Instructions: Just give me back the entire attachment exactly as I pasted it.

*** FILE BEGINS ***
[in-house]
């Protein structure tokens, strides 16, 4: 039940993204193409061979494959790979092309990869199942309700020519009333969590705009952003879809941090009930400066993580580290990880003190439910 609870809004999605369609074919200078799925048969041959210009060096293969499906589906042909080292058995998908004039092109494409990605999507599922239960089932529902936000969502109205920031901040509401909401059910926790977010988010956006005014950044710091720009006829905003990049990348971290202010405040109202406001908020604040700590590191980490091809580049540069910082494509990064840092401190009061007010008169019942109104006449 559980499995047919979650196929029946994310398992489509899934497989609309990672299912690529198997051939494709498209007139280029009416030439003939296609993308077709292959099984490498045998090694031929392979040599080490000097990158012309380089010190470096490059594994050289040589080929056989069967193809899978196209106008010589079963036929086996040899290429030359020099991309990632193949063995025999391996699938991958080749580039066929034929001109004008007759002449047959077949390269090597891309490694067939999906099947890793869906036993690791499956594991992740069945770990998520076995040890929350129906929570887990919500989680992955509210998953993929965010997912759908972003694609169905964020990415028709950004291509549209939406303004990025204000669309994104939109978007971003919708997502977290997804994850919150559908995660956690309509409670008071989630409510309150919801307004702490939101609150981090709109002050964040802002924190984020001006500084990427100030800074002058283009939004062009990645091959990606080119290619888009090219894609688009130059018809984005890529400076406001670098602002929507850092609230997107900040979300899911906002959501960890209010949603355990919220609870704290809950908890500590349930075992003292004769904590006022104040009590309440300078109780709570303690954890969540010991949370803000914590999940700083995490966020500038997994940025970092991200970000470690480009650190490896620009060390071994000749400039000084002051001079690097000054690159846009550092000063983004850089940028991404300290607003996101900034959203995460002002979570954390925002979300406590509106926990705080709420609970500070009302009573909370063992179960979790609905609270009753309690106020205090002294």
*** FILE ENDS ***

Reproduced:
[in-house]
């Protein structure tokens, strides 16, 4: 039940993204193409061979494959790979092309990869199942309700020519009333969590705009952003879809941090009930400066993580580290990880003190439910 609870809004999605369609074919200078799925048969041959210009060096293969499906589906042909080292058995998908004039092109494409990605999507599922239960089932529902936000969502109205920031901040509401909401059910926790977010988010956006005014950044710091720009006829905003990049990348971290202010405040109202406001908020604040700590590191980490091809580049540069910082494509990064840092401190009061007010008169019942109104006449 559980499995047919979650196929029946994310398992489509899934497989609309990672299912690529198997051939494709498209007139280029009416030439003939296609993308077709292959099984490498045998090694031929392979040599080490000097990158012309380089010190470096490059594994050289040589080929056989069967193809899978196209106008010589079963036929086996040899290429030359020099991309990632193949063995025999391996699938991958080749580039066929034929001109004008007759002449047959077949390269090597891309490694067939999906099947890793869906036993690791499956594991992740069945770990998520076995040890929350129906929570887990919500989680992955509210998953993929965010997912759908972003694609169905964020990415028709950004291509549209939406303004990025204000669309994104939109978007971003919708997502977290997804994850919150559908995660956690309509409670008071989630409510309150919801307004702490939101609150981090709109002050964040802002924190984020001006500084990427100030800074002058283009939004062009990645091959990606080119290619888009090219894609688009130059018809984005890529400076406001670098602002929507850092609230997107900040979300899911906002959501960890209010949603355990919220609870704290809950908890500590349930075992003292004769904590006022104040009590309440300078109780709570303690954890969540010991949370803000914590999940700083995490966020500038997994940025970092991200970000470690480009650190490896620009060390071994000749400039000084002051001079690097000054690159846009550092000063983004850089940028991404300290607003996101900034959203995460002002979570954390925002979300406590509106926990705080709420609970500070009302009573909370063992179960979790609905609270009753309690106020205090002294």